BOOK REVIEW: THE TORCH OF BRIGHID
Highly recommended for anyone interested in Brighid, Celtic spirituality and the evolving culture of modern Paganism. In The Torch of Brighid, Erin Aurelia eloquently describes her flame tending path as a devotee of the Goddess Brighid. For her, this is a path of celebration, contemplation, creativity and deep personal change. Her book shares the fruits of a remarkable journey.
The author makes clear that she is not reconstructing a past Pagan practice. No such practice is known. She references a Christian history dating from 480 CE, where nuns maintained a sacred flame at Kildare in Ireland. This was documented as still in place in the later 12th century CE by Gerald of Wales in his History and Topography of Ireland but was repressed by the English King Henry VIII – who also ruled Ireland – as part of his violent religious revolution of the 1530s and 40s. On 1 February 1993, flame tending was revived both by Catholic Brigantine sisters in Kildare by the neo-Pagan Daughters of the Flame in Vancouver, BC. Both groups were influenced by Gerald of Wales’ description.
Erin Aurelia has been a flame tender for 20 years. She began in the Daughters of the Flame and then founded her own Order, the Nigheanan Brigde Flametending Order, going on to lead it for eight years. The original model involved moving through cycles of twenty days, in which nineteen flame tenders take a day each to tend the flame, leaving the Goddess to take care of the twentieth. Erin found that she wanted an intensified practice and a closer fellowship with other Brighid devotees. During those years, she writes: “Brighid inspired me to develop guided meditations to use during vigils, seasonal feasts, and lunar phases”. Later came “the template for a whole new way to practice flame tending: the way that the flame tending cycle matches with the twenty letters of the traditional Irish tree ogham alphabet, in which each alphabet letter is denoted by a tree and infused with esoteric meaning”. She describes herself as “enthralled and excited” by this discovery, which lead on to daily communing with Brighid and a fuller development of her work.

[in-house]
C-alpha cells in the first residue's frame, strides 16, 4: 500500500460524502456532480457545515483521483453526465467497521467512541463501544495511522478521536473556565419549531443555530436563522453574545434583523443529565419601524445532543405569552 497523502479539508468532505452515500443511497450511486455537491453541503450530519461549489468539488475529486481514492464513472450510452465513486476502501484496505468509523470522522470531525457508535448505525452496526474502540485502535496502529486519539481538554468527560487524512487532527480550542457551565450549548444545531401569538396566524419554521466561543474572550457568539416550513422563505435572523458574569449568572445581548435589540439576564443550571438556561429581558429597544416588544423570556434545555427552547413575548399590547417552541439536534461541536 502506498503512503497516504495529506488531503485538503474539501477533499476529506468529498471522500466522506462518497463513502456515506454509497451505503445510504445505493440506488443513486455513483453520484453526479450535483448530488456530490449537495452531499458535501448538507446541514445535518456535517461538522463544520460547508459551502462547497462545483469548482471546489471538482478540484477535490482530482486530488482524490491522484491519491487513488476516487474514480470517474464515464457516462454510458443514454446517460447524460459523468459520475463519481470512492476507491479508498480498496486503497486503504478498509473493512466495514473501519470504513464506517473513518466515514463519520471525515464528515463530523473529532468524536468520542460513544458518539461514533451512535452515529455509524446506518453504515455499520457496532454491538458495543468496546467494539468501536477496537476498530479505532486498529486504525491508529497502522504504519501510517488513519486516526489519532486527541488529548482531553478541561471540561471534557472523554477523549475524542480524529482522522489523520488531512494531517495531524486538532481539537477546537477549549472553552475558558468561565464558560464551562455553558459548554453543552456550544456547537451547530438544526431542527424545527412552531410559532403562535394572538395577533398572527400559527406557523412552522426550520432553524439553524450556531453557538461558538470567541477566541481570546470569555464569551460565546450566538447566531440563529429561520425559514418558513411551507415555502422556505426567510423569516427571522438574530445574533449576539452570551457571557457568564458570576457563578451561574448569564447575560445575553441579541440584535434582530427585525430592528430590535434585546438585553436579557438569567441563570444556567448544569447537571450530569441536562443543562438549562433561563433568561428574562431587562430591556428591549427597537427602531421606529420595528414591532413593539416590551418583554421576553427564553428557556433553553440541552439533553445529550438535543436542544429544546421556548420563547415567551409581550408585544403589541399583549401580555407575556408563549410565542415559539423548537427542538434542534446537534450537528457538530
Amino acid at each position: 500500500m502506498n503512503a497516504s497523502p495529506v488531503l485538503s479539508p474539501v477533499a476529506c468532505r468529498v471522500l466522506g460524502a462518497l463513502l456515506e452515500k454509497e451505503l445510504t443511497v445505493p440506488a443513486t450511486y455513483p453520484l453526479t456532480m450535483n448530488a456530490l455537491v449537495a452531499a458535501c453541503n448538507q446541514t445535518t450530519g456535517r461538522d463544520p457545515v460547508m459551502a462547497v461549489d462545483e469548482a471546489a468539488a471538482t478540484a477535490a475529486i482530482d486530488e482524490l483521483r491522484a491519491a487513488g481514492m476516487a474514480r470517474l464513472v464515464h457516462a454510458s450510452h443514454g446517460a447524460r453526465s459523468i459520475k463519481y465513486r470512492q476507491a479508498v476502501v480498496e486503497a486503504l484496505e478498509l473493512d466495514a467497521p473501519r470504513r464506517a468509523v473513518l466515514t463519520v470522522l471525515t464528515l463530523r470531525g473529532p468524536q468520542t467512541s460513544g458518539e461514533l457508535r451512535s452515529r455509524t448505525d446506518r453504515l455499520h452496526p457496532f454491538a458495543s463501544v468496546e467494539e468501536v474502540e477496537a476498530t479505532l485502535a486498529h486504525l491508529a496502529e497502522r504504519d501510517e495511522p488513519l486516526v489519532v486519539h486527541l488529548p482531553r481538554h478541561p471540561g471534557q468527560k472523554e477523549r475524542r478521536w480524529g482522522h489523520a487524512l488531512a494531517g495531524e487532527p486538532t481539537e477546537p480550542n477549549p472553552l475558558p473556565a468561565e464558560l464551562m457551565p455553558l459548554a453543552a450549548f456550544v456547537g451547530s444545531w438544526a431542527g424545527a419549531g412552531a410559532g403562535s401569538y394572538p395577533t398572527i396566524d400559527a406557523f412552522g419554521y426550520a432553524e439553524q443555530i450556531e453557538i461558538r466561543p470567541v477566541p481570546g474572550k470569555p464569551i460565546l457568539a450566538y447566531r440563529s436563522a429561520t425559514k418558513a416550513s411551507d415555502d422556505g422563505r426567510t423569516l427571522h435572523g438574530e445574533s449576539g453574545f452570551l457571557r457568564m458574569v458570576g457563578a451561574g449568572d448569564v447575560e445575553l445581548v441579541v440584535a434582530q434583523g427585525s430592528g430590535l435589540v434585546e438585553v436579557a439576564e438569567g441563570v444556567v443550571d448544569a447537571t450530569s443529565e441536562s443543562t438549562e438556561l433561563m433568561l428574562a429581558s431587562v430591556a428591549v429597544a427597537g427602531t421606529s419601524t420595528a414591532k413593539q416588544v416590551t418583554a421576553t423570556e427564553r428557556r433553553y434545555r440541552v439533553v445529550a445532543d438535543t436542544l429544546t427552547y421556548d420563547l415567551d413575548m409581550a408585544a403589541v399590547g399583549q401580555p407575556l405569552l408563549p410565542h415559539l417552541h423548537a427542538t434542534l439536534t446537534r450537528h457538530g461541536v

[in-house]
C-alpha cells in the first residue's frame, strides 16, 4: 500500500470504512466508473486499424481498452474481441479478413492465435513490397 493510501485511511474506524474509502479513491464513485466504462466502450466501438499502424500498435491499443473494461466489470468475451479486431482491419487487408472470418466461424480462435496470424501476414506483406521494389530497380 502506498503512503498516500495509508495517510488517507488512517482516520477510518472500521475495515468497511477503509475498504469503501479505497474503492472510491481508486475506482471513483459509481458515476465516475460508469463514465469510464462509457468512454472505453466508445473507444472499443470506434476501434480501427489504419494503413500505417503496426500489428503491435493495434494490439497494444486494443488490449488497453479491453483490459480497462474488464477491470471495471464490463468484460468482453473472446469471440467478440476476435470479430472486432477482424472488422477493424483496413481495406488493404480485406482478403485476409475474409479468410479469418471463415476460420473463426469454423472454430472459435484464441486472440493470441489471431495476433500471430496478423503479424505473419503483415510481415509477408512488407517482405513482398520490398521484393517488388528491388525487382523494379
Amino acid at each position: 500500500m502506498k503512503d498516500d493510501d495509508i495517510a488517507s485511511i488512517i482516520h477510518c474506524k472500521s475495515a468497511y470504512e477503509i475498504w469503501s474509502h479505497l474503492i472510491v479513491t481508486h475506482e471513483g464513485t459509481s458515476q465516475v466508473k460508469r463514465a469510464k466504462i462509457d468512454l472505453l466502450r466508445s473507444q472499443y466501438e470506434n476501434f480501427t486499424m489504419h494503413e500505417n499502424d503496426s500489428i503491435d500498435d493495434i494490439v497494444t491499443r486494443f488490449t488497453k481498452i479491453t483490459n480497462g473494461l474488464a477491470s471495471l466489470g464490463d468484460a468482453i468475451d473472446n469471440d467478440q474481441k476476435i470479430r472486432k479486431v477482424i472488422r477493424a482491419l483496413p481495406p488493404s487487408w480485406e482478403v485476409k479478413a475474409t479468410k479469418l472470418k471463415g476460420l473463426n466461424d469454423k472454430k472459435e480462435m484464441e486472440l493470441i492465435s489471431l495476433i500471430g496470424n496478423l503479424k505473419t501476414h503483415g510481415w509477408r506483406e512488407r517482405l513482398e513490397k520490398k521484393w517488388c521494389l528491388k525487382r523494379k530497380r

She found the process transformative, and learned that “growth is not only made through obtaining wisdom, but by implementing it. And Brighid showed me that I can effectively implement it by embodying her own skills as Shaper, Healer, Seer, and Transformer. Through embodying her skills, I became empowered”. In the narrative of her own journey, Erin shows her willingness to innovate, take initiatives, lead when called to do so, and also step back from leadership. Her relationship with ancient culture is to be inspired by it without being bound by it. I see her as modelling the best of modern Pagan practice in these respects.
Erin provides extensive information on her flame tending vigils, and how to set them up. She shares prayers, meditations and path workings. She includes her unique approach to ogham work, and also her own way of working energetically with the traditional three cauldrons’ (of warming, vocation and knowledge). She shares her ways of working through the four Irish fire festivals from Imbolc (1 Feb.) to Bealtaine (1 May} to Lughnasadh (1 Aug.) to Samhain (1 Nov.). She has an Imbolc advent practice centred around the four Sundays prior to Imbolc – because it starts the year in this tradition and is specifically dedicated to Brighid. Her book is a powerful addition to the growing literature about Brighid as a much loved Goddess.